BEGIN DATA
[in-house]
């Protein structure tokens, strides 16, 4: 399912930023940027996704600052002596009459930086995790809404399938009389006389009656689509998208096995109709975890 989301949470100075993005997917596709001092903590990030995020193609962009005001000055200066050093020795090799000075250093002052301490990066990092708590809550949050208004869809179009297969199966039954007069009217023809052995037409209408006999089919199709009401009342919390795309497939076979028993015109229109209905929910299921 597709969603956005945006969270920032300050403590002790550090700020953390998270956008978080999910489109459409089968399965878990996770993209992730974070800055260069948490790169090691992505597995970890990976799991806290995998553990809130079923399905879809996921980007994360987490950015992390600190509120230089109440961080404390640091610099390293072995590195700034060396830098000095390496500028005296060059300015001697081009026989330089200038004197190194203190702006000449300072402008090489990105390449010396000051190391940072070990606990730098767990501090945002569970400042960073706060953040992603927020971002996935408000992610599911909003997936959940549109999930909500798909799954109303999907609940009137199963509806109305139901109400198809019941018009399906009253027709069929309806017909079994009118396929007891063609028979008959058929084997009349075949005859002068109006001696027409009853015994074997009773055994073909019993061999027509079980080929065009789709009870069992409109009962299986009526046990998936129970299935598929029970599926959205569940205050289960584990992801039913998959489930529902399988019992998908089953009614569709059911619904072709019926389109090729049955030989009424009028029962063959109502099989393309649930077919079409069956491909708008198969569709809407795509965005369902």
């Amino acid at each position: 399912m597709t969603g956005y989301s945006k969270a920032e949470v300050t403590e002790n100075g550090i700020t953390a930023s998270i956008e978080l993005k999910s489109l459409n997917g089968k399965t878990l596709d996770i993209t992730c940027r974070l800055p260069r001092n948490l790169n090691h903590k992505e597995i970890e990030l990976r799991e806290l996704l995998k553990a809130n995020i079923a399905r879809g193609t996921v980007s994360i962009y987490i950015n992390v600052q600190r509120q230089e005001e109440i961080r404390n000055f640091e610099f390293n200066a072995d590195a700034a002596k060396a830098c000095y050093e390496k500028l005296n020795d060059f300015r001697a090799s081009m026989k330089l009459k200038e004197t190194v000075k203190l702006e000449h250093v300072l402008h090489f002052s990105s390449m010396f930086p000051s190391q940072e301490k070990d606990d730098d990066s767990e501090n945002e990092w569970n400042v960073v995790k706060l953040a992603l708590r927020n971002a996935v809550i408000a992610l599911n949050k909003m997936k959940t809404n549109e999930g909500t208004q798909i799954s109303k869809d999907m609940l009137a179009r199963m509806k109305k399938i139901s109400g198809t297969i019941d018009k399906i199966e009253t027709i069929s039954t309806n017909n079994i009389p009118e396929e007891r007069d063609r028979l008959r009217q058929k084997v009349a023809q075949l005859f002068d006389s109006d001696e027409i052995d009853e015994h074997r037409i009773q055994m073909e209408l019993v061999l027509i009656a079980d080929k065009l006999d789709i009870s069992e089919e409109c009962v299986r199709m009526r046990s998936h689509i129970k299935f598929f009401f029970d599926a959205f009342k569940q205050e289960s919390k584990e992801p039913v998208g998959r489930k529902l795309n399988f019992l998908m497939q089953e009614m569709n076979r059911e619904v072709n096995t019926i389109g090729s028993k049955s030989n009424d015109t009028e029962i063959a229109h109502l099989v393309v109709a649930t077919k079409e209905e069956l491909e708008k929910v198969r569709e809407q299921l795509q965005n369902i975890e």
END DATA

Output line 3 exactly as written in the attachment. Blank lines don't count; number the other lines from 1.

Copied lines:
């Amino acid at each position: 399912m597709t969603g956005y989301s945006k969270a920032e949470v300050t403590e002790n100075g550090i700020t953390a930023s998270i956008e978080l993005k999910s489109l459409n997917g089968k399965t878990l596709d996770i993209t992730c940027r974070l800055p260069r001092n948490l790169n090691h903590k992505e597995i970890e990030l990976r799991e806290l996704l995998k553990a809130n995020i079923a399905r879809g193609t996921v980007s994360i962009y987490i950015n992390v600052q600190r509120q230089e005001e109440i961080r404390n000055f640091e610099f390293n200066a072995d590195a700034a002596k060396a830098c000095y050093e390496k500028l005296n020795d060059f300015r001697a090799s081009m026989k330089l009459k200038e004197t190194v000075k203190l702006e000449h250093v300072l402008h090489f002052s990105s390449m010396f930086p000051s190391q940072e301490k070990d606990d730098d990066s767990e501090n945002e990092w569970n400042v960073v995790k706060l953040a992603l708590r927020n971002a996935v809550i408000a992610l599911n949050k909003m997936k959940t809404n549109e999930g909500t208004q798909i799954s109303k869809d999907m609940l009137a179009r199963m509806k109305k399938i139901s109400g198809t297969i019941d018009k399906i199966e009253t027709i069929s039954t309806n017909n079994i009389p009118e396929e007891r007069d063609r028979l008959r009217q058929k084997v009349a023809q075949l005859f002068d006389s109006d001696e027409i052995d009853e015994h074997r037409i009773q055994m073909e209408l019993v061999l027509i009656a079980d080929k065009l006999d789709i009870s069992e089919e409109c009962v299986r199709m009526r046990s998936h689509i129970k299935f598929f009401f029970d599926a959205f009342k569940q205050e289960s919390k584990e992801p039913v998208g998959r489930k529902l795309n399988f019992l998908m497939q089953e009614m569709n076979r059911e619904v072709n096995t019926i389109g090729s028993k049955s030989n009424d015109t009028e029962i063959a229109h109502l099989v393309v109709a649930t077919k079409e209905e069956l491909e708008k929910v198969r569709e809407q299921l795509q965005n369902i975890e």